Tag Archives: women

Sexism Confirmed

Office sexual harassmentWhat a way to start off a New Year!

I feel naive.

I posed a question last November: “Do Professional Women Still Face Sexism?” I should have skipped the interrogatory and gone straight to the declarative, “Professional Women Still Face Sexism.” Every comment confirms what I feared, but wasn’t certain about.

I have no uncertainty now.

It seems the best we can conclude is that women are better off than they were 40 years ago, but sexism–overt and subtle–remains. “Better off than 40 years ago” doesn’t give me great comfort.

This disturbs me because nonprofit fundraising is predominantly female. Something like two-thirds of fundraisers are women. I don’t like my colleagues suffering. I’m sure the stories run much deeper, more hurtful and more dangerous than the disrespect reflected in your comments to my first post. I wonder if every woman recalls a serious incident while reading this. I’m sorry.

For a week, I’m disabling the requirement to provide an email address to post a comment. If you have a story you want to share in total anonymity, use a bogus name (so I and others have something to refer to) and tell your story.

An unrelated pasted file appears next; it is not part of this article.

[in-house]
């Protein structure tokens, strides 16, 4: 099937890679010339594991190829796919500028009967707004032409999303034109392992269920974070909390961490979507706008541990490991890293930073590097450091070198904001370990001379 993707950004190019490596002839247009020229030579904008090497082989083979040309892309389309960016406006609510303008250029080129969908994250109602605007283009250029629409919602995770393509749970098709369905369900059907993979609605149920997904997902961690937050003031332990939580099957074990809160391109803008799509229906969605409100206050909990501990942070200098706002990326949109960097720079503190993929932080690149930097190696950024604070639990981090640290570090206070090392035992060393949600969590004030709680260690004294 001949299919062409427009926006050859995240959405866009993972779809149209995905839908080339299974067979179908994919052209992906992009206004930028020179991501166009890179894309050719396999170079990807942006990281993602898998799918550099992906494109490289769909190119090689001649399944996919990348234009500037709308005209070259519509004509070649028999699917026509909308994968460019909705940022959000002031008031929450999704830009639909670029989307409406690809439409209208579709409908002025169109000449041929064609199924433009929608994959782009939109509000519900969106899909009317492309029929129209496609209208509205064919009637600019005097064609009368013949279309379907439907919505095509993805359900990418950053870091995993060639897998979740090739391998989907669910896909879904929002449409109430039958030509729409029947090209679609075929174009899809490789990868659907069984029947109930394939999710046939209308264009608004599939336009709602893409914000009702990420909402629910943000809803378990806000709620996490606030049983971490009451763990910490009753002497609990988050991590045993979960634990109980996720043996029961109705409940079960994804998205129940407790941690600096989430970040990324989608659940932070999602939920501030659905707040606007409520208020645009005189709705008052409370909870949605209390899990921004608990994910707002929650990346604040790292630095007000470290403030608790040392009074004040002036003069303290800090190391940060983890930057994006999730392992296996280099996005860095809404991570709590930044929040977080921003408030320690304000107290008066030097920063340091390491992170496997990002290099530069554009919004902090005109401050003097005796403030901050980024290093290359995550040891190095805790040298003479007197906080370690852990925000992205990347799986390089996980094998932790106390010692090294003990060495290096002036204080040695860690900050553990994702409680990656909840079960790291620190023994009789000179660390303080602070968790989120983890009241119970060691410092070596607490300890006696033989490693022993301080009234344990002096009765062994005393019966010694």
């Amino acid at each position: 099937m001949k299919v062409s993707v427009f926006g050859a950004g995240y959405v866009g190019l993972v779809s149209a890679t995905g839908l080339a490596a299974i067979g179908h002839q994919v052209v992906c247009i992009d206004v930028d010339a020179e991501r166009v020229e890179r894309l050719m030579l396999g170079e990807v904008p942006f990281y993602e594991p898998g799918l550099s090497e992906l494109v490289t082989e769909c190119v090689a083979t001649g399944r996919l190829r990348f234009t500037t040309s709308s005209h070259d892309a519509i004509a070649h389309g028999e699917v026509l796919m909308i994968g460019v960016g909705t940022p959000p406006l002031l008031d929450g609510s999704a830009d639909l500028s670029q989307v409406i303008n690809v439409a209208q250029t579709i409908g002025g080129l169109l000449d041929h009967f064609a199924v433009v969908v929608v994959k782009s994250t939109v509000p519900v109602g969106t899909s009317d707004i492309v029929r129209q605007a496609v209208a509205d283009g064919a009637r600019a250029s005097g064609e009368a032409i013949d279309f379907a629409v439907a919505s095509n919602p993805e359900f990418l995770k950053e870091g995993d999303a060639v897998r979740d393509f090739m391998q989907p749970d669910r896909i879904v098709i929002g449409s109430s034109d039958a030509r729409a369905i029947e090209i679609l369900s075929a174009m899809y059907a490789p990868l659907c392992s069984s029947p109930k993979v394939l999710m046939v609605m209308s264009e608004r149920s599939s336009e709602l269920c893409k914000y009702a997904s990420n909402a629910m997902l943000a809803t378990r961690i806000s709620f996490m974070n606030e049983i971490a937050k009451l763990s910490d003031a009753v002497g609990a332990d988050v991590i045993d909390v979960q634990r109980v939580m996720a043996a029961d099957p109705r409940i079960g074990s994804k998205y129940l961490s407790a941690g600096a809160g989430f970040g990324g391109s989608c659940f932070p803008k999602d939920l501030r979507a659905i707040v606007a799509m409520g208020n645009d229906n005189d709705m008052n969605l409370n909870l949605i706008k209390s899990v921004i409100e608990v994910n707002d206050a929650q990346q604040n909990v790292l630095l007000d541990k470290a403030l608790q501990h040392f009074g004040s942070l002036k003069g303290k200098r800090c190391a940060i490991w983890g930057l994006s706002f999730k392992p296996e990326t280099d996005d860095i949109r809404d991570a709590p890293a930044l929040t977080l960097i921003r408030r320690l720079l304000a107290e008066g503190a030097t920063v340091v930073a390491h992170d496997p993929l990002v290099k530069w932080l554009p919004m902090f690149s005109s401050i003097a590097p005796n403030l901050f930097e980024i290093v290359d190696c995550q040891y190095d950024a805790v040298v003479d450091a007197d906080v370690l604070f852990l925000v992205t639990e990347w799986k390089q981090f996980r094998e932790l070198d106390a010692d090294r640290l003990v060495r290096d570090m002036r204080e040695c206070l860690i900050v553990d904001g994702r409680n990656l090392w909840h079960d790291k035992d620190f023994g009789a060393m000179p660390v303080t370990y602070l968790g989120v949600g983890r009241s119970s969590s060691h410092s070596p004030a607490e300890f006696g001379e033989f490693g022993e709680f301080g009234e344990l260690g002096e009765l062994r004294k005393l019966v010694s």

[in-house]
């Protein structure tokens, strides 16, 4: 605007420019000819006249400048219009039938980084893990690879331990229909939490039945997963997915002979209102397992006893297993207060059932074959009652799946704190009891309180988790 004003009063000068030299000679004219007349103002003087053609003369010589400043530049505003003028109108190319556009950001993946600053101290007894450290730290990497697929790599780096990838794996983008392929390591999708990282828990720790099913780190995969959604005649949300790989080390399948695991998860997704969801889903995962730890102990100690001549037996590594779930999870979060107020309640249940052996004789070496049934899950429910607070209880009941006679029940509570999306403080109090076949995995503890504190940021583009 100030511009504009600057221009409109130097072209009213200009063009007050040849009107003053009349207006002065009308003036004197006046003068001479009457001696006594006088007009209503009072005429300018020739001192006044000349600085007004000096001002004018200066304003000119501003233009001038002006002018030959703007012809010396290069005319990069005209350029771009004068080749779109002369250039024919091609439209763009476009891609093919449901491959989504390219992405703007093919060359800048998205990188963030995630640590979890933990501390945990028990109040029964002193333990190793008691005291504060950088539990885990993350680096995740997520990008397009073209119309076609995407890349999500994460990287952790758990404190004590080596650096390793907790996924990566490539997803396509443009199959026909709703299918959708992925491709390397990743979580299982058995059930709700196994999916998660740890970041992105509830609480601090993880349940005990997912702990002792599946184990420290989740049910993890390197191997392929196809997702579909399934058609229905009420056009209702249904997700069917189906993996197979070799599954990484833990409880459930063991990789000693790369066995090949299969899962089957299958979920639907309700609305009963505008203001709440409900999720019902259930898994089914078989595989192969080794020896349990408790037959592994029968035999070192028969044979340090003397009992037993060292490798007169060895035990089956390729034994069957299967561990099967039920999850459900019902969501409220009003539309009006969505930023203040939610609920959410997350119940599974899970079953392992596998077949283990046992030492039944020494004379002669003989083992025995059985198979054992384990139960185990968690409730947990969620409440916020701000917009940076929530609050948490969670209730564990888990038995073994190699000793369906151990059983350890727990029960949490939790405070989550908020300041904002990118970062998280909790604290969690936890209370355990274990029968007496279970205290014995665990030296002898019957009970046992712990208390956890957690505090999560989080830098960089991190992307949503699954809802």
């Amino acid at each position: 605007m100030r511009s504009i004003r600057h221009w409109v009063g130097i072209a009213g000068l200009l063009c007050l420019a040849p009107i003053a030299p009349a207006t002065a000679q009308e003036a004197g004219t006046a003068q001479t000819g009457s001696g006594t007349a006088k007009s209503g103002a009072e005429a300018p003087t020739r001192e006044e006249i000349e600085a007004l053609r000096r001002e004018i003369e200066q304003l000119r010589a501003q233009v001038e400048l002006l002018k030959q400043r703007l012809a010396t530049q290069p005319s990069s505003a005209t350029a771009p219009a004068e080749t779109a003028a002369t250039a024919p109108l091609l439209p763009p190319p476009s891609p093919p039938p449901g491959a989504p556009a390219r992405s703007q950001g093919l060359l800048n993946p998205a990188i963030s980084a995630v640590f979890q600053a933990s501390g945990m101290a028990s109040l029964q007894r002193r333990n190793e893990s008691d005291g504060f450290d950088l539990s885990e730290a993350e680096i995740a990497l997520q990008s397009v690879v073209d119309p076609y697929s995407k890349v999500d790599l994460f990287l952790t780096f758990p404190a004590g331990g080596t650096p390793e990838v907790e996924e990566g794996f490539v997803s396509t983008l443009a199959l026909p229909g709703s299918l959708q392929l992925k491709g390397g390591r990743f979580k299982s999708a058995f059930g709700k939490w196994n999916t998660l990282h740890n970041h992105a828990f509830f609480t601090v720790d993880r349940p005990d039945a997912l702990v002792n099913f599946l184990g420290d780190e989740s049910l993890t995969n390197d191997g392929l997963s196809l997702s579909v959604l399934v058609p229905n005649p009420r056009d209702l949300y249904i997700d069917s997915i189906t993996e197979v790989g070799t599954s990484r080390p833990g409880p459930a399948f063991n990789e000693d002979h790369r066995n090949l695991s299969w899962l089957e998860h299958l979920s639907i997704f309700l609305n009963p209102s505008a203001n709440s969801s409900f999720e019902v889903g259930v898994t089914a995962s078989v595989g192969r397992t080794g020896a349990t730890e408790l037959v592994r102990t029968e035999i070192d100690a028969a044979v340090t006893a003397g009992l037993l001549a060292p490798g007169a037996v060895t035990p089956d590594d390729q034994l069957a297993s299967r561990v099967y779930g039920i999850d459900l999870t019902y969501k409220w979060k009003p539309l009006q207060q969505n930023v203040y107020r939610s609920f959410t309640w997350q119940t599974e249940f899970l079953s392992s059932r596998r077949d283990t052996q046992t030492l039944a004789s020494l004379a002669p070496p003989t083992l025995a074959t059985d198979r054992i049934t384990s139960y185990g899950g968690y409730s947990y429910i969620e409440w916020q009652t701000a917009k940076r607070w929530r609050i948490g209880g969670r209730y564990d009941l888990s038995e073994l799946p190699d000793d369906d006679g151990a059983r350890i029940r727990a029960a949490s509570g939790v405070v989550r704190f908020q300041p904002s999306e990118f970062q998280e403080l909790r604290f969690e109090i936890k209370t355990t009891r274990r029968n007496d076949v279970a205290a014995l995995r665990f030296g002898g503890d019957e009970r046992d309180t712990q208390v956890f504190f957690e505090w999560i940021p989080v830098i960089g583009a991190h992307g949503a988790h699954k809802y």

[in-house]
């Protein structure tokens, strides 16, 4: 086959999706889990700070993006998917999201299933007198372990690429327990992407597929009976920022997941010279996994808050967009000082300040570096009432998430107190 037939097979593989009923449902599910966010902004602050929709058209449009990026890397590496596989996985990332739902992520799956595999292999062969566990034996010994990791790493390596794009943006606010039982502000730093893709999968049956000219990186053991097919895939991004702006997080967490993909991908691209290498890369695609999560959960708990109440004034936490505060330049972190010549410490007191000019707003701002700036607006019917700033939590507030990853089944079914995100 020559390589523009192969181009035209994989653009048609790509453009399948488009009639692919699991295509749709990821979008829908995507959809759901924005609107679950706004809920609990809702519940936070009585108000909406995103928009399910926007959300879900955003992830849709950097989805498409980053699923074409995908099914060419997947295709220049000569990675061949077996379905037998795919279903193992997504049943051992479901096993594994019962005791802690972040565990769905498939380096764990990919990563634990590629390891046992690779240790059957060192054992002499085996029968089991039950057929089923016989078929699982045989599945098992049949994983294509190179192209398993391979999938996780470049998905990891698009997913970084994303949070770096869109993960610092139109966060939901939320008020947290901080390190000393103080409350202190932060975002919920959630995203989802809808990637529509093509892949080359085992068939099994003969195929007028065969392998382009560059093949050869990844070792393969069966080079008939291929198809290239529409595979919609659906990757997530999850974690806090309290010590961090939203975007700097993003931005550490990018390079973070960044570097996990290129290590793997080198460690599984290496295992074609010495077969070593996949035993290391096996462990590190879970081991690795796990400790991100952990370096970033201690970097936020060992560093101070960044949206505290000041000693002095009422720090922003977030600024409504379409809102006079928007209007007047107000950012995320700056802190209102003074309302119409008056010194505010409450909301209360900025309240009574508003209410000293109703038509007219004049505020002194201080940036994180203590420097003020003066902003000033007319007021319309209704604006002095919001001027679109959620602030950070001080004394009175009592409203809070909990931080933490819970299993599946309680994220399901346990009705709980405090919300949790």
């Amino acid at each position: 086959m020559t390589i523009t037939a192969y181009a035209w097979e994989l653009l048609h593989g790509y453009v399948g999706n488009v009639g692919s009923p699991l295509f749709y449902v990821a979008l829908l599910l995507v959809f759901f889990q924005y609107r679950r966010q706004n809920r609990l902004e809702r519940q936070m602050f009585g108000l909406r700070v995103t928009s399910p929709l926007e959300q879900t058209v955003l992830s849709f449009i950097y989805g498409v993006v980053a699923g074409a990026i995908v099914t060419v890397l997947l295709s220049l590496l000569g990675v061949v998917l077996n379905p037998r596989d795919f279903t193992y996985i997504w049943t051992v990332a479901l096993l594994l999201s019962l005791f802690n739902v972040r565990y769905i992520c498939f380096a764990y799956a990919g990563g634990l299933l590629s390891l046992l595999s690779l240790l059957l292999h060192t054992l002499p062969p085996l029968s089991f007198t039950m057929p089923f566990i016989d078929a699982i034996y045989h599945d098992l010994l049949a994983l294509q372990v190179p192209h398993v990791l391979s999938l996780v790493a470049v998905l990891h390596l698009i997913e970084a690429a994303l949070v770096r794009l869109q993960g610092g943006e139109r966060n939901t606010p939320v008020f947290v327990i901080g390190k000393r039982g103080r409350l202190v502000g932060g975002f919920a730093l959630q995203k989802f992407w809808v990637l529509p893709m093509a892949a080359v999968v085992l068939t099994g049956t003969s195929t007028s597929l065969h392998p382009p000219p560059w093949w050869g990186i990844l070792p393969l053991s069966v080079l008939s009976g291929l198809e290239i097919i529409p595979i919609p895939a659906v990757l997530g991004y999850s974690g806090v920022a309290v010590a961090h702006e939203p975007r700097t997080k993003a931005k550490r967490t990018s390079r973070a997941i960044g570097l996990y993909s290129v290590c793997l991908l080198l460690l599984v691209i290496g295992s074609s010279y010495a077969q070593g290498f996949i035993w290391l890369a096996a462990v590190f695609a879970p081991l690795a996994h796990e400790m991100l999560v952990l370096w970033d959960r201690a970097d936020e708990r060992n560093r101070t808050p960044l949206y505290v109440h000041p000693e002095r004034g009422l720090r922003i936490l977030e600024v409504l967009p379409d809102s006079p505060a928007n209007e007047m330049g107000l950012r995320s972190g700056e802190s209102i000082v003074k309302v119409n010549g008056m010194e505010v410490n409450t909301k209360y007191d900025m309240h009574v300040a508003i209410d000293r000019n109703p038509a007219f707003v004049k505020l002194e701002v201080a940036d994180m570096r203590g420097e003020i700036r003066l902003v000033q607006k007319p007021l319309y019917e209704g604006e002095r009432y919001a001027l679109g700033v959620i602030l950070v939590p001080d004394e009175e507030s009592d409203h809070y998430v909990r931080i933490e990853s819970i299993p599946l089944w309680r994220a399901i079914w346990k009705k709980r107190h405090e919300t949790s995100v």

Male sexism doesn’t stop with professional colleagues; it runs to donors. (It obviously runs into personal lives, too.) A comment from LinkedIn describes how a fundraiser has been ignored after expressing interest in making planned gifts to nonprofits where she is a donor. Her friends have suffered the same disregard. She says they have, “dropped hints, left messages, sent emails or boldly said” they want to include gifts in their estates. They’re ignored. I’m astounded.

I apologize for my viridity.

I’m not going to preach to men. If you’re over 12 and haven’t learned equality, nothing I say will teach you.

It’s all very sad.

Do Professional Women Still Face Sexism?

I have a story. I believe my mere anecdote is representative of what professional women face. My belief may be wrong. Tell me what you think.

I rarely eat alone. I’m usually with someone related to business and we’re discussing how we can help each other. Recently, I had dinner with a woman who does travel destination and event work for nonprofit professional associations. There were no reservations available so we sat at the bar. I returned from a visit to the men’s room–a visit of unremarkable duration–to a party of three. Excusing my way past the two self-invited married men, I regained my seat.

They were talking to my colleague about her ring, eyes and hair. One, who it saddens me to disclose is an attorney, accused her of winking when she explained the two of us were having a business meeting. Ignoring my disagreement, he relented only after she corrected him repeatedly through his teasing. He and his friend were flirtatious and condescending, with no encouragement from the object of their derision. They guilted her into accepting business cards and departed as abruptly as they had arrived. A subjugation accomplished?

Their cards were a thick stock. (Are they compensating for inadequacy elsewhere?) She used them to scrape guacamole off the bar.

We were indignant. I was disturbed and she, somewhat resigned, but certainly not defeated. She had been insulted, and I told her I’m sorry it happened. We carried on with our meeting.